Middle Hill (Gibraltar)

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Middle Hill
Green's Lodge and Middle Hill Nature Trails.png
Green's Lodge Nature Trail (A-B-C), Green's Lodge Battery (D), Middle Hill Nature Trail (E), Middle Hill Battery (F-G). North is to the left.
Highest point
Coordinates 36°08′31″N 5°20′42″W / 36.1420°N 5.3449°W / 36.1420; -5.3449Coordinates: 36°08′31″N 5°20′42″W / 36.1420°N 5.3449°W / 36.1420; -5.3449
Geography
Middle Hill is located in Gibraltar
Middle Hill
Middle Hill
Location of Middle Hill in Gibraltar
Location Upper Rock Nature Reserve, Gibraltar
Parent range Rock of Gibraltar

Middle Hill is a hill in the British Overseas Territory of Gibraltar. It is located at the northern end of the Upper Rock Nature Reserve. It figured prominently in the early history of the 1704 siege of Gibraltar by the Spanish and French. The artillery battery at Middle Hill had been constructed by 1727 and was active for more than two centuries. In the mid twentieth century, Middle Hill transitioned to use as an aerial farm for the Ministry of Defence. The radio farm was refurbished in 1958. About 1970, the Princess Caroline's Battery Group of Barbary macaques were moved to Middle Hill, where they were provisioned at a group of derelict buildings that were part of the battery complex. In 2005, much of Middle Hill was transferred from the Ministry of Defence to the Government of Gibraltar, and is now managed by the Gibraltar Ornithological and Natural History Society.

Early history[edit]

Middle Hill is in Gibraltar, the British Overseas Territory at the southern end of the Iberian Peninsula.[1][2] The hill is located at the northern end of the Upper Rock Nature Reserve. The roads on Middle Hill include Rock Gun Road, Signal Station Road, Middle Hill Road (also known as Middle Hill Nature Trail), and Green's Lodge Road (alternately referred to as Green's Lodge Nature Trail).[3][4][5]

Following the capture of Gibraltar in August 1704, another siege was attempted later that year. Approximately 500 Spanish soldiers, led by a goat herder, scaled the Rock of Gibraltar from the south side and made it to St. Michael's Cave, where they stayed the first night. The next night, they climbed the Charles V Wall and killed a guard at Middle Hill. The Spaniards then assisted several hundred more Spanish soldiers up the Rock with ropes and ladders. However, they were discovered and many were killed or sent over a precipice, the Wolf's Leap, with the rest taken prisoner.[6][7] By 1727, Middle Hill Battery had been constructed and a gun had been mounted; the emplacement continued to be used and upgraded for more than two centuries.[8]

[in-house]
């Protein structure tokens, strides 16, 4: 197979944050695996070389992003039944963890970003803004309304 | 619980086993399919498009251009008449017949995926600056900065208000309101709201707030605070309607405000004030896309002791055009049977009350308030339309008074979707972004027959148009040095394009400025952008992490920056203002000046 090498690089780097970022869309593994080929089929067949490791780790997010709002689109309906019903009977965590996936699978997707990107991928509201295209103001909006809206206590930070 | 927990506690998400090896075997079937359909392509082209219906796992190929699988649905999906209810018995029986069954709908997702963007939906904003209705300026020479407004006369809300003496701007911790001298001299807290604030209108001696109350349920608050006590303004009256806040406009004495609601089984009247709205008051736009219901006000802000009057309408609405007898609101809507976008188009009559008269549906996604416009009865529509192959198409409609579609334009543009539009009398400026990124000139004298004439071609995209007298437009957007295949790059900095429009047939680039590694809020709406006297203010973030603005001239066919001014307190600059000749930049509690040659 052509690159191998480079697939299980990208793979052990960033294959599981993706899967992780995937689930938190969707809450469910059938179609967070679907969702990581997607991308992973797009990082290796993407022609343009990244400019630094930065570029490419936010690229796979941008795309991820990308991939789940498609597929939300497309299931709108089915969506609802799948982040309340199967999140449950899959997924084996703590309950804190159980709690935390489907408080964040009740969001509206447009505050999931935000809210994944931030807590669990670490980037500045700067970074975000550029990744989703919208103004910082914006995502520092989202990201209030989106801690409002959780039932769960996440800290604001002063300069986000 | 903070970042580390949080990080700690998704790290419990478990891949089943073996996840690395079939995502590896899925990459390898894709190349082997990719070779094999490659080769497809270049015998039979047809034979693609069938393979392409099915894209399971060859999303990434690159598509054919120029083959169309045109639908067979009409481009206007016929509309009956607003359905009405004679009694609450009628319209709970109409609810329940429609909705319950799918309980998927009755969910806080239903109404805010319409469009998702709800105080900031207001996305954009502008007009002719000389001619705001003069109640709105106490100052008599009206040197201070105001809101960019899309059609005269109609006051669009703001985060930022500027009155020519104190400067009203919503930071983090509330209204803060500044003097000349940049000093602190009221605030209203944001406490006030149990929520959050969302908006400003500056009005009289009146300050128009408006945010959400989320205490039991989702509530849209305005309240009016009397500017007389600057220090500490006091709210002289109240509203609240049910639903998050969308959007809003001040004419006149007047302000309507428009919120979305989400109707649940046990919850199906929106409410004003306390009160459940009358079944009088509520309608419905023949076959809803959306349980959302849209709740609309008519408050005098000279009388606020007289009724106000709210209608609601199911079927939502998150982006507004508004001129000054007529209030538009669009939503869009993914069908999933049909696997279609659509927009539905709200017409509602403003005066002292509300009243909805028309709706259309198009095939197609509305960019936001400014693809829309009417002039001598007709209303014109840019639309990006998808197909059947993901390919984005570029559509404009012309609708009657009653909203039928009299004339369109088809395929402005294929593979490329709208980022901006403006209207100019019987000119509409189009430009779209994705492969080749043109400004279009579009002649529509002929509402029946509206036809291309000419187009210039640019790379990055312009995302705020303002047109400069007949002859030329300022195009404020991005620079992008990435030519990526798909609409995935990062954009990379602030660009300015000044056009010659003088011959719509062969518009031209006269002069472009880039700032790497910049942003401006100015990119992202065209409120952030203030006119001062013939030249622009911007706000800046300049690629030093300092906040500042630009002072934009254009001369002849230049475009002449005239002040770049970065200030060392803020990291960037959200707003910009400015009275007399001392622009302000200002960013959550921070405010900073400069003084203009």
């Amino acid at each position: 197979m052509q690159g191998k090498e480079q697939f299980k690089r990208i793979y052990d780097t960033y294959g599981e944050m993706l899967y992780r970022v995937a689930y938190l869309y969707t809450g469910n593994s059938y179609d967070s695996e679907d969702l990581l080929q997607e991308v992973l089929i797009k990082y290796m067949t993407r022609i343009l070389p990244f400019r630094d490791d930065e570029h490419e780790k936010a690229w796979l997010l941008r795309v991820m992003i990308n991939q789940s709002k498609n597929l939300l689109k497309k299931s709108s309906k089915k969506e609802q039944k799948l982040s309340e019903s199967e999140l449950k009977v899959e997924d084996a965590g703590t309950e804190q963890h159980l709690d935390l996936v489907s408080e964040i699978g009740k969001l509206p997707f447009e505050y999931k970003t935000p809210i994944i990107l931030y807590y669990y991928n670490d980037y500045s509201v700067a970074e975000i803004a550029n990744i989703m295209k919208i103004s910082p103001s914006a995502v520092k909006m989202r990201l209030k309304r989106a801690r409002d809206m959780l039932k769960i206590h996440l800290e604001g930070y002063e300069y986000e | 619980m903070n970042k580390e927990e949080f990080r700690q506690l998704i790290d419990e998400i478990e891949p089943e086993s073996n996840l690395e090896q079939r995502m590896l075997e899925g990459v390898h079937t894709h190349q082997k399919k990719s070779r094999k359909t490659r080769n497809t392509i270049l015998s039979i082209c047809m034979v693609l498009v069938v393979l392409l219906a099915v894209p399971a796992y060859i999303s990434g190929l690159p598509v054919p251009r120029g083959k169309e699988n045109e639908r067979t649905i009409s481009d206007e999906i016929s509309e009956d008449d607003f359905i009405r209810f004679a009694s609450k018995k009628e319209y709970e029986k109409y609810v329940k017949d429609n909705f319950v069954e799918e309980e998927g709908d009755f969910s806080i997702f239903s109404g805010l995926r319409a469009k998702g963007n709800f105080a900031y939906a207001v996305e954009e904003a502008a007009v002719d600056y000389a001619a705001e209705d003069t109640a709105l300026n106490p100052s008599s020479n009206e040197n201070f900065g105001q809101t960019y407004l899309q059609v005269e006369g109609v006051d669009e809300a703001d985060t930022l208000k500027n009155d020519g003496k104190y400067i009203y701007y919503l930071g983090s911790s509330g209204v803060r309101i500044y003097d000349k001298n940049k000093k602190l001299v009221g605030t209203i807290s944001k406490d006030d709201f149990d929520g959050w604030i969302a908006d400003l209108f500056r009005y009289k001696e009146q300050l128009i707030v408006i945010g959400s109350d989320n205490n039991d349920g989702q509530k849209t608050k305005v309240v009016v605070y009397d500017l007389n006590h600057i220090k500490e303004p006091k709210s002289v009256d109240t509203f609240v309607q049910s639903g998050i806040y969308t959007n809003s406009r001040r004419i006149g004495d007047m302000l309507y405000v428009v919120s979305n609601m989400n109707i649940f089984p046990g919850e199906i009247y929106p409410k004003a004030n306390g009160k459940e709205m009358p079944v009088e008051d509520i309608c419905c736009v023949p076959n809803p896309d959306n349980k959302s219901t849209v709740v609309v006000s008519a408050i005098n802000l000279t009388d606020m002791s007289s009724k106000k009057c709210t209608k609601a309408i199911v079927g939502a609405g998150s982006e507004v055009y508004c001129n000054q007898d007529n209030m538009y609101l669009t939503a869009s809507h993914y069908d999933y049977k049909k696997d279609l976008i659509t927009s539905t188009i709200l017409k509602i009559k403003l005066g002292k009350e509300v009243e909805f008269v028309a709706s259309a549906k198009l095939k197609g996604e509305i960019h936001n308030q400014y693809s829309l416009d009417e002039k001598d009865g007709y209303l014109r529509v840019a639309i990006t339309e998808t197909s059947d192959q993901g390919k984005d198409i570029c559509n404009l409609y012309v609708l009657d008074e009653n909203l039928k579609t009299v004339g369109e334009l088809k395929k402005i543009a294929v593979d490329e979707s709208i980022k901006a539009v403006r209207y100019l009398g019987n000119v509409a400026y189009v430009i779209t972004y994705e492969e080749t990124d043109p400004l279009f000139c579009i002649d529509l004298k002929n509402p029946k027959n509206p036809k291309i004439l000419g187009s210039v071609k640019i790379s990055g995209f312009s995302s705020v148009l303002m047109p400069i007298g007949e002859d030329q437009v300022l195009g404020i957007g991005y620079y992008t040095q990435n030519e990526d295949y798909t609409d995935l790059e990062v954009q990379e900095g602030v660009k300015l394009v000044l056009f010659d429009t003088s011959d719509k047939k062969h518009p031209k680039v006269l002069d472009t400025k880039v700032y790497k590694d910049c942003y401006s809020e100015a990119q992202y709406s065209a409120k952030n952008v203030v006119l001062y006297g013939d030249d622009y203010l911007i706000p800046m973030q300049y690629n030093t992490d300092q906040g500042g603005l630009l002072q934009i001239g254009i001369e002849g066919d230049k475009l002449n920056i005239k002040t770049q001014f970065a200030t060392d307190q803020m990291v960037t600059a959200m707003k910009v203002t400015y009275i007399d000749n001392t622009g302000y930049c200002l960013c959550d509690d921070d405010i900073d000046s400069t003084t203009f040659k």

In October 1779, construction of a road for carriages was begun at Middle Hill. Its purpose initially was to permit the transport of a gun to the planned Rock Gun Battery. However, the battery was completed prior to the road.[9][10] Later that month, 24-pounder guns were brought to Middle Hill, in preparation for the construction of a new battery below Rock Gun Battery. On the 31 October 1779, the new battery was completed and was named the Royal Battery.[11]

Recent history[edit]

Section of Middle Hill, near the Middle Hill Battery. A - Battery, B - Nursery Hut (Barrack), C - Middle Hill Group, D - Observation post, E - Derelict buildings (Feeding station for apes), F - Steps to highest point, G - Highest point. North to left.

In the 1950s, Middle Hill served as an aerial farm for the Ministry of Defence. In 1958, the radio farm was refurbished by the Radio Engineering Unit of RAF Henlow, and multiple buildings were constructed. On 15 December 1969, Corporal Dennis Bowes, an aerial erector at RAF Gibraltar, died in a rock fall while working at the aerial farm on Middle Hill.[12]